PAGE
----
For basic activity reporting, such as activity lists or viewing a count of
activities by type by user, consider using the out of the box views and charts.
For example, if I want to see the number of activities by type and priority,
I can just go to the Activity view in CRM and select the “Activities by Type and
If you are not familiar with creating charts in CRM 2011, check out Kevin
Wessels’ Introduction to charts in CRM 2011.
I recommend using the views and charts whenever possible, because it is fast,
it is dynamic, and it can easily be added to your CRM 2011 dashboard.
However, if you find you want a report that requires more advanced formatting
or that can be published to additional formats, such as Word or PDF documents,
another option is to create a SQL Server Reporting Services (SSRS) report.
The point of this post is not to introduce you to SSRS. If you don’t have
experience creating SSRS reporting, I recommend checking out resources like the
report development section of the CRM 2011 SDK.
The point of this post is to discuss the unique challenges of working with
activity data in reports. To understand how to work with activities in SQL
queries, you need to first understand how activity data is stored.
In the Microsoft CRM SQL databases, activity records are stored in an anchor
entity view called filteredactivitypointer. This view contains the fields that
are common to all activity types. This includes fields such as activityid,
scheduled start, scheduled end, actual end, actualduration, subject, and
description (the “body”). This entity also includes a field
called Activitytypecode. This indicates what type of activity the record
Any people, leads, or accounts linked to an activity will be stored in the
filteredactivityparty view. This is a related entity that enables you to add
multiple recipients/attendees/customers to activities. When you create an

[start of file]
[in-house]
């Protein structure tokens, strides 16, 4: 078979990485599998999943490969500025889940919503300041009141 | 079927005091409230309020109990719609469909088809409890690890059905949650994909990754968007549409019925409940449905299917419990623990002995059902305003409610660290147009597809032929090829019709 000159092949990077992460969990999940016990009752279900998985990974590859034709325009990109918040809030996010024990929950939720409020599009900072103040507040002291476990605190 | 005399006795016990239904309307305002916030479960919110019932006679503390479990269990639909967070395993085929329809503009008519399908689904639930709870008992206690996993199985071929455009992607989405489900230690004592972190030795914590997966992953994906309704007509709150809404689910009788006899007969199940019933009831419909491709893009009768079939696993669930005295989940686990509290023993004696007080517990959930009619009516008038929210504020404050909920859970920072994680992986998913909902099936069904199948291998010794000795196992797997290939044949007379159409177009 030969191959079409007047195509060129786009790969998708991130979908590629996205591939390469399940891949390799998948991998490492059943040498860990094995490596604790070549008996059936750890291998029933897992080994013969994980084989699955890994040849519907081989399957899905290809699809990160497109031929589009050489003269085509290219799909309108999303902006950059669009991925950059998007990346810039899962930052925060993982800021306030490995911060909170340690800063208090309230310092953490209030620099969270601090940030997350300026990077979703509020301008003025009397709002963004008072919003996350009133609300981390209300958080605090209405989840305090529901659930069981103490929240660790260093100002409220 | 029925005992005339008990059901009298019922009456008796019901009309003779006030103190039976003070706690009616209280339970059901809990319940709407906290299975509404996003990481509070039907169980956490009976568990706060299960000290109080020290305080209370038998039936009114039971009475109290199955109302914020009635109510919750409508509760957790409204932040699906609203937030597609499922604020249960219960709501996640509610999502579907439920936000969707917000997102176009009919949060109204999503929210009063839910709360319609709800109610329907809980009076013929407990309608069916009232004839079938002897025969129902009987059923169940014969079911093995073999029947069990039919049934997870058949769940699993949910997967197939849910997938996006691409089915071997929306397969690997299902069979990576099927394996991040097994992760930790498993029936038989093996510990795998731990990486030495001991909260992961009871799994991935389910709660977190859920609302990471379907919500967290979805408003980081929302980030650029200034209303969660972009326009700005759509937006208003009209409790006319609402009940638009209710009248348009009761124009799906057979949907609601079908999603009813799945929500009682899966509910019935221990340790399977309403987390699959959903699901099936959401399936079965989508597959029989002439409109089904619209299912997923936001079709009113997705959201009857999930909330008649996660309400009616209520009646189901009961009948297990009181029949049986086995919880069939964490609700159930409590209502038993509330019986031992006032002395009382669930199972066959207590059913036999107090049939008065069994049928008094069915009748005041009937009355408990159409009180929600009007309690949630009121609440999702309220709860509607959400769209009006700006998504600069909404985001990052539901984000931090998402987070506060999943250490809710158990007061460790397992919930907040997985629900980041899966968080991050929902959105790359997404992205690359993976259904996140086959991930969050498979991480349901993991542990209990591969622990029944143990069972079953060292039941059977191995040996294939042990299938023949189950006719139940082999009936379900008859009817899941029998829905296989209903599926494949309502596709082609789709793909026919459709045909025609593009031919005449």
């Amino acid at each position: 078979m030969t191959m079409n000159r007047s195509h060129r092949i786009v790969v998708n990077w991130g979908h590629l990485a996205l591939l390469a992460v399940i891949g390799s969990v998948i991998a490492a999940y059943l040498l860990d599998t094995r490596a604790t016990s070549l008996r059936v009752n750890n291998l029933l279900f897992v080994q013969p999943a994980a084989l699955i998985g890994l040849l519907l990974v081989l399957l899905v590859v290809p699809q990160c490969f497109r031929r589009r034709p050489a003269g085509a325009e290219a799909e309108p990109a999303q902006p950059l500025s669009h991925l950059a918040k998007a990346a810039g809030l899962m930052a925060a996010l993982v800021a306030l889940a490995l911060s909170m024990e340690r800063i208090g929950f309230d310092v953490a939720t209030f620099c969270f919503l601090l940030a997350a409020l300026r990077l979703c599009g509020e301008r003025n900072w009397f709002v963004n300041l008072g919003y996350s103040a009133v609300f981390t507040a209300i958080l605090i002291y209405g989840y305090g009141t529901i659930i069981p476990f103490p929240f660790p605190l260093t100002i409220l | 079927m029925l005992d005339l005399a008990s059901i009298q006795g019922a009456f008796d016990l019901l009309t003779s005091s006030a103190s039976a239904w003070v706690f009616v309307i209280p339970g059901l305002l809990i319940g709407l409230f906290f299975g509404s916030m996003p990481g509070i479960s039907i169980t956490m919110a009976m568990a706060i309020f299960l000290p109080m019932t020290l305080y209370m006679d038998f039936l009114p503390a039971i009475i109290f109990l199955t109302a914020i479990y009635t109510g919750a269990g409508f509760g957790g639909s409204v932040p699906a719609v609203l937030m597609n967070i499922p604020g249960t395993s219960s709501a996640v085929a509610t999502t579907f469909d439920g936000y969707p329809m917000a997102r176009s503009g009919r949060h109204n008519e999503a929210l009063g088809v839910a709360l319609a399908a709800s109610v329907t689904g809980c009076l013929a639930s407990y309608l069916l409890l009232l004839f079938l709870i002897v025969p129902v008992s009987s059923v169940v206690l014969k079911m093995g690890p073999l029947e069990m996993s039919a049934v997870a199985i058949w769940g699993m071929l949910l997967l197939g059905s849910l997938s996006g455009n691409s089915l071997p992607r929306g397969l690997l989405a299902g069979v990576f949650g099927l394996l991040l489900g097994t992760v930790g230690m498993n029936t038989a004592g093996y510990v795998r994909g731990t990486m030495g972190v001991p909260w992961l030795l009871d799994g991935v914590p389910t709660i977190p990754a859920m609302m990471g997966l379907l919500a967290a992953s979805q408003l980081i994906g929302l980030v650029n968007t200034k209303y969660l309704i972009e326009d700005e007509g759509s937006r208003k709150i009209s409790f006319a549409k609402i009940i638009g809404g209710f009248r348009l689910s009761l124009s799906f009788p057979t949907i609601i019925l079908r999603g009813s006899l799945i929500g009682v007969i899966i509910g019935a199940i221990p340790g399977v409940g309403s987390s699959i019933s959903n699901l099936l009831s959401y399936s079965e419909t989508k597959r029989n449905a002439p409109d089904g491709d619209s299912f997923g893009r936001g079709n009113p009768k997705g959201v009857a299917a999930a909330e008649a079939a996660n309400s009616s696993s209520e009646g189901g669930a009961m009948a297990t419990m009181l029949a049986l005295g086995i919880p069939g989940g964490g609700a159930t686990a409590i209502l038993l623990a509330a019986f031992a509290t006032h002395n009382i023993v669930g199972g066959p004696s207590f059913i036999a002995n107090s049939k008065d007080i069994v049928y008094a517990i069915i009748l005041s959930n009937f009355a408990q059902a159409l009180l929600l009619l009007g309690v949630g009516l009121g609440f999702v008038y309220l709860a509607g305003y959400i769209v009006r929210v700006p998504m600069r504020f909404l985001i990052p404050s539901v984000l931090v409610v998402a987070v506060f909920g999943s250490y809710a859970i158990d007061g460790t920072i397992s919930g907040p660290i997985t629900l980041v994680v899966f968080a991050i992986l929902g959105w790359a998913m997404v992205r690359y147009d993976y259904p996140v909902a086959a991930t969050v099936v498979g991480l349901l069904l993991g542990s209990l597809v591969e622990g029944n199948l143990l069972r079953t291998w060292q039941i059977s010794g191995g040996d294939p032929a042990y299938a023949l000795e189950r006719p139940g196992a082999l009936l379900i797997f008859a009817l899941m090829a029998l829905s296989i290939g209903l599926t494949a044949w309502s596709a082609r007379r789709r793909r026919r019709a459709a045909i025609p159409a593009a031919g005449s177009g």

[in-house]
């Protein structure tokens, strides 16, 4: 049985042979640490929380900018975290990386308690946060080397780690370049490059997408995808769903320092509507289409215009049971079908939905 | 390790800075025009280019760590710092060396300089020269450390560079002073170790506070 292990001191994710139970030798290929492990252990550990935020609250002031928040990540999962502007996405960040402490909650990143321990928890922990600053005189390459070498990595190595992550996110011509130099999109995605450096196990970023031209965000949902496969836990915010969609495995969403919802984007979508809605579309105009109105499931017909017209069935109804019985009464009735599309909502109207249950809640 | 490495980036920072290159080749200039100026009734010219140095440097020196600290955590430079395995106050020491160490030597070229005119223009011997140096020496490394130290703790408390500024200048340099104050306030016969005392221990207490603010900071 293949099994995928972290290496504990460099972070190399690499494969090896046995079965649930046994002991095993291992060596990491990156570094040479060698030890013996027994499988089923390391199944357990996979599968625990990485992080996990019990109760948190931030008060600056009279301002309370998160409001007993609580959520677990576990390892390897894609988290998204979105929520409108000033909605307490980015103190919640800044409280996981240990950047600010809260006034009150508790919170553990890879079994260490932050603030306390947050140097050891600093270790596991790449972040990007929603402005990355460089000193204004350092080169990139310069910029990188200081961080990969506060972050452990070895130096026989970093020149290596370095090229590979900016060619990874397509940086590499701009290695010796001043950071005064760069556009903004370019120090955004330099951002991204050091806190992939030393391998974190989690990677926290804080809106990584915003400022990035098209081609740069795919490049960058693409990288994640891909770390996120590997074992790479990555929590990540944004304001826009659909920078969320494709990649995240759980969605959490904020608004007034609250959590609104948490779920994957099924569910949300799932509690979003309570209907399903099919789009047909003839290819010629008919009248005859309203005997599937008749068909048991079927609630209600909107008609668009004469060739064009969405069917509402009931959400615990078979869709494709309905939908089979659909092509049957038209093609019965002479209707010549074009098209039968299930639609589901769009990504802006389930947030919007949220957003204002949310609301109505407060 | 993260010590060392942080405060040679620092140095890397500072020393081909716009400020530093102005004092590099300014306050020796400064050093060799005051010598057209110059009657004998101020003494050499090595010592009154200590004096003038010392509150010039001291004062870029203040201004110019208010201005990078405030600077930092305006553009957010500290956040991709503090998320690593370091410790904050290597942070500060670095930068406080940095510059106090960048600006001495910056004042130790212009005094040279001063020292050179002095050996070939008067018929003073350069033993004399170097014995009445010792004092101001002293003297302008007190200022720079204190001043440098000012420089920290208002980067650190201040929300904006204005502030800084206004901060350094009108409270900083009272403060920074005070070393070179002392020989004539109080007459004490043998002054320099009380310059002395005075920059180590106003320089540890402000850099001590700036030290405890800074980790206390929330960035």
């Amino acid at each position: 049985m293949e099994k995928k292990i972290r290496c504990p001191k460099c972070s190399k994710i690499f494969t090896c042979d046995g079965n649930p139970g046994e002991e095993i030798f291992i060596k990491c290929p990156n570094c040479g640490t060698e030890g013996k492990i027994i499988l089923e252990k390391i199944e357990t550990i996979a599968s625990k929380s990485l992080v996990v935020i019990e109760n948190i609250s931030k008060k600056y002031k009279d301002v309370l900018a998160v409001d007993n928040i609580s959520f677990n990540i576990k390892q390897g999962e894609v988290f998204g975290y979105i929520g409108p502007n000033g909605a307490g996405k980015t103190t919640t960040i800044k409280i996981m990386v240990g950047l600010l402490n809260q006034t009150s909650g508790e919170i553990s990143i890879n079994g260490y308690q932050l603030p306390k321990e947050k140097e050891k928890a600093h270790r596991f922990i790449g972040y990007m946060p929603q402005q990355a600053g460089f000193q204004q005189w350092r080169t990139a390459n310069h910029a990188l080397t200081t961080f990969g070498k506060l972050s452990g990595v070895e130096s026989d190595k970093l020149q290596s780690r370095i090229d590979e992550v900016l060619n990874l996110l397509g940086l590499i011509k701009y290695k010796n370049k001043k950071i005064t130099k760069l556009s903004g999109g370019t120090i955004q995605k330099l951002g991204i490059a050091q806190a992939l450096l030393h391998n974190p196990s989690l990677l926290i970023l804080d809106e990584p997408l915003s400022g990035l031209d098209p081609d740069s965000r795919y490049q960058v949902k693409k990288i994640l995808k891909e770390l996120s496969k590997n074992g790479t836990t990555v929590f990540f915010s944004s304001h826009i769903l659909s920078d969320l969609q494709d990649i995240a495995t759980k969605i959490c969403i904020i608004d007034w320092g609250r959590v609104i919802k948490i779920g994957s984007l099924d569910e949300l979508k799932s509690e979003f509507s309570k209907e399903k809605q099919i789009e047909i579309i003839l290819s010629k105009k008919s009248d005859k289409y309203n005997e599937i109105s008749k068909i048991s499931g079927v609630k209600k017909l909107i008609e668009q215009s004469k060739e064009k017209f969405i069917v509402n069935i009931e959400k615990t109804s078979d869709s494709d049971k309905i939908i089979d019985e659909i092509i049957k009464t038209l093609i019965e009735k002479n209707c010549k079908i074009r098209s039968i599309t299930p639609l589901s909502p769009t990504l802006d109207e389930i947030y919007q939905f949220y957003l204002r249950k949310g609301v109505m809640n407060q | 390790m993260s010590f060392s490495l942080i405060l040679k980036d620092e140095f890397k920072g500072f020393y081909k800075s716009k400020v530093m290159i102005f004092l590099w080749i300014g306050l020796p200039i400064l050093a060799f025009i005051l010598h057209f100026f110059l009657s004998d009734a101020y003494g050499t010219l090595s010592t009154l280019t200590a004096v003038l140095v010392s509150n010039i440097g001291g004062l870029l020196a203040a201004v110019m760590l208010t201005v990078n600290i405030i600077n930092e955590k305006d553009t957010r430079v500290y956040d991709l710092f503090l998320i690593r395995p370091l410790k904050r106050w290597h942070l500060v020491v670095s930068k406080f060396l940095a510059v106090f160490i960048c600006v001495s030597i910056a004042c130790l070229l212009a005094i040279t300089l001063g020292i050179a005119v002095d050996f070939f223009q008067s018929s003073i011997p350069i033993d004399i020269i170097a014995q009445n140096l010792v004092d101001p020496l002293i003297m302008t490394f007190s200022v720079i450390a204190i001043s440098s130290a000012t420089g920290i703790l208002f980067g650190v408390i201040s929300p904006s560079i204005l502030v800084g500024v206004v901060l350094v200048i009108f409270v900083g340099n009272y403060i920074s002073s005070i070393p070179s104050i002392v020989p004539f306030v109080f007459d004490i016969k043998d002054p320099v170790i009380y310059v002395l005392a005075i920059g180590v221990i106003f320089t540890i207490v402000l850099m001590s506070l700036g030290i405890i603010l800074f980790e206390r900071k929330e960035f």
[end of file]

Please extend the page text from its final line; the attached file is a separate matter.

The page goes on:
appointment, for example, and have 3 required attendees, 2 optional attendees, a
regarding company, an owner, and a organizer, a total of 8 activity party
records are created. Activity party includes fields like partyid (the GUID of
the record related to the actity), partyobjecttypecode (the entity type code of
the related record), and activity id. The filteredactivityparty view also
includes some of the fields from the filteredactivitypointer view, such as
One important thing to understand about activities and activity parties is
that some activity parties are stored in both filteredactivitypointer and
filteredactivityparty. The ownerid and the regarding objectid are fields in
filteredactivitypointer, but they also are stored as activity parties related to
This is important to understand, because many people overcomplicate their
activity reports and views because they misunderstand this—if you want to see
any activities where you are the owner, the regarding object, or a
recipient/attendee, don’t do something like this:
select distinct a .activityid from filteredactivitypointer a inner join
filteredactivityparty p on a.activityid = p.activityid where a.ownerid = @user
or a.regardingobjectid = @user or p.partyid = @user
instead, do this:
select distinct activityid from filteredactivityparty where partyid =
Since all people or accounts related to an activity are stored in the
filteredactivityparty view, you can limit your query person filter to the
activityparty entity, and make your query more efficient. This is why the
default “My Activity” views in CRM filter the activity list by the related
activity parties, and they get not only the records owned by the selected user,
but also the records where that user is an attendee or recipient or regarding
As we discussed earlier, the fields that are common to all activity types are
stored in the FilteredActivityPointer Anchor entity view. These fields are also
available from the specific entity type views, such as FilteredEmail, Filtered
PhoneCall, Filtered Task, Filtered Appointment (and the poor lonely FilteredFax
These views also contain the fields that are unique to a specific activity
type, such as custom fields you might have added to the appointment entity, and
status reasons that are unique to the activity type (for example, there is a
“sent” status on e-mails, but not appointments).
So as you begin to design your report, there are a couple of questions you
1. What records do I want to return? Is this a report covering all activity
types, just one type of activity? Should this show all activity statuses, just
open/scheduled, just closed, or both?
2. How should this data be filtered? Do I want to see it for a single user,
a group of users, a set date range, or a date range selectable by user?
3. How will this data be consumed? Is somebody going to look at it on the